How Does Car Insurance in California Work?
Everyone should know that you must maintain a certain amount of car insurance if you drive on public streets in California. Unless you have been in an accident, you might not understand the ins and outs of insurance coverage.
A California car accident attorney can handle your injury claim if you got hurt in an accident that was someone else’s fault. This blog will provide a brief overview to answer the question, how does car insurance in California work?
Required Car Insurance in California
Liability coverage pays for property damage or injuries to other people in accidents for which you are at fault. This coverage does not pay benefits to you or your family members. According to the California Department of Insurance, you must carry at least these amounts of liability insurance coverage:
- $15,000 per person for death or injury.
- A total of $30,000 for two or more people injured or killed in the accident. If two people are injured or if 10 people get hurt or killed, the liability policy will pay out a maximum total of $30,000.
- The minimum property damage liability coverage is $5,000. This coverage will pay for damage to other vehicles or structures and objects damaged by the collision.
These policy limits are the minimum coverage. It is highly recommended that you carry significantly higher liability coverage. If you are at fault in a crash, you will be responsible for the payment of any judgment that exceeds these amounts. You will have to pay them out of your personal resources.
Let’s say that you caused an accident for which a jury found you responsible in the amount of $100,000. If you have $100,000 of liability coverage, your insurance can pay that judgment. On the other hand, if you only carry the minimum required coverage, your insurance might only pay up to $35,000 for personal injuries and property damage, leaving you responsible for the remaining $65,000 from the judgment.
California’s “Fault” System for Car Accidents
Some states use a no-fault system for car accidents. In those states, you have to rely on your own car insurance, usually called personal injury protection coverage, even if you did not cause the crash.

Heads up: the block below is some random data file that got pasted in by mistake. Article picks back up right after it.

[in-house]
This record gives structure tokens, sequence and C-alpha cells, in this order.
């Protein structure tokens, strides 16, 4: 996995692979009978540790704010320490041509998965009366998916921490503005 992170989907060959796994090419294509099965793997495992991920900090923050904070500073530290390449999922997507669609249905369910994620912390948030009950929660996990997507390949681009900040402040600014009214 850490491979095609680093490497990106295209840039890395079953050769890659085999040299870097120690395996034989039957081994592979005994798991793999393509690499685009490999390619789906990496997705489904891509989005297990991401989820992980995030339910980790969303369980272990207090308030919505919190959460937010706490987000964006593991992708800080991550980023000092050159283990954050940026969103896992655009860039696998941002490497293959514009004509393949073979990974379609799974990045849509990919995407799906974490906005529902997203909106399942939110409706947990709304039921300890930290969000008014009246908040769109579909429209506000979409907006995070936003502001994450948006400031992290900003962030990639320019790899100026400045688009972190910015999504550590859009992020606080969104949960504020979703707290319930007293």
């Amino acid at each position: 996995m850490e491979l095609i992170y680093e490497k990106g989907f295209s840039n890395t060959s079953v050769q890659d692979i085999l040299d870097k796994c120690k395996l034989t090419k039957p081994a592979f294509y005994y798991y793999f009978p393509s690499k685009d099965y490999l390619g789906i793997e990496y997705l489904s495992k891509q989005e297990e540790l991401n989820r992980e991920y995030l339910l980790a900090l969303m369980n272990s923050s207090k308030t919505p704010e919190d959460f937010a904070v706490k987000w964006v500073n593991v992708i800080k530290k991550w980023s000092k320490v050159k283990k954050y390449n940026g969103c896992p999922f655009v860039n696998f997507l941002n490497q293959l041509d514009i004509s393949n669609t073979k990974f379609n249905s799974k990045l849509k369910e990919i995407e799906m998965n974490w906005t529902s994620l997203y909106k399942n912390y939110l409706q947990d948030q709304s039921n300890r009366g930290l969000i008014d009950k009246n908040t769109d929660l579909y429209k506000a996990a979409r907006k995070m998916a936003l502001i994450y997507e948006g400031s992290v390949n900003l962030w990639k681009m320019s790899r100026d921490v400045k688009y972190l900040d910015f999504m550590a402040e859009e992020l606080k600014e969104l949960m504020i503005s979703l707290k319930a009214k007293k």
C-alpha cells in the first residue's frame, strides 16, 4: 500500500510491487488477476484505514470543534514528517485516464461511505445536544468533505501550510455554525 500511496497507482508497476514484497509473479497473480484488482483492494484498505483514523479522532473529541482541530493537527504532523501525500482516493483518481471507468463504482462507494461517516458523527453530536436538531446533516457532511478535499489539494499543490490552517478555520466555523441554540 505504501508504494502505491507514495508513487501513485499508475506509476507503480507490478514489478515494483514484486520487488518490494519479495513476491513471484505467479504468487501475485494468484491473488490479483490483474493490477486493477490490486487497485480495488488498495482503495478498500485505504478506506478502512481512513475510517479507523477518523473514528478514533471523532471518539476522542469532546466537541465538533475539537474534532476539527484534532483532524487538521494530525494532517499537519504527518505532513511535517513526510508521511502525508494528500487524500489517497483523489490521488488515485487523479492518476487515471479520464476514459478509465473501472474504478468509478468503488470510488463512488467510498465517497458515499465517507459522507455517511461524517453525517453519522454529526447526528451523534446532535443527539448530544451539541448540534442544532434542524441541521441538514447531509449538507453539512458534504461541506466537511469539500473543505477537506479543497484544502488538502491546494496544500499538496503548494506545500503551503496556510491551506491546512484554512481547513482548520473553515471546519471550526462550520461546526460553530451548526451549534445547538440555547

California uses the fault system for car accidents, instead, which means that the person who caused the accident through carelessness has to pay for the harm they caused.
What Different Types of Car Insurance Cover
In addition to the option of buying higher policy limits, there are other types of car insurance available in California. These include:
- Uninsured Motorist Coverage (UMC)/Underinsured Motorist Coverage (UIM). Your insurance company must offer you this coverage. If you decline this coverage, you must sign a form indicating that they offered it to you and you turned it down. Uninsured motorist coverage can help pay your losses if the other driver caused the accident and did not have insurance. Uninsured motorist coverage also can pay your losses if you get involved in a hit and run accident. Underinsured motorist coverage can help pay your losses that exceed the at-fault driver’s liability coverage. For example, if the at-fault driver only carried minimum liability coverage and your injuries were severe, your UIM coverage could help pay your losses that remain after the at-fault driver’s coverage pays its full policy limits.
- Medical payments coverage can cover the medical bills of you or your passengers, regardless of whether you were at fault in the collision.
- Collision and comprehensive coverage are two types of insurance that cover physical damage to your car. Collision is for damage caused by another vehicle or an object colliding with your car. Comprehensive covers everything else that could damage your car like theft, vandalism, or severe weather, but does not cover normal wear and tear or similar issues.
A California personal injury attorney can talk to you about your personal injury claim. We offer a free initial consultation. There is no obligation. Reach out to our office today.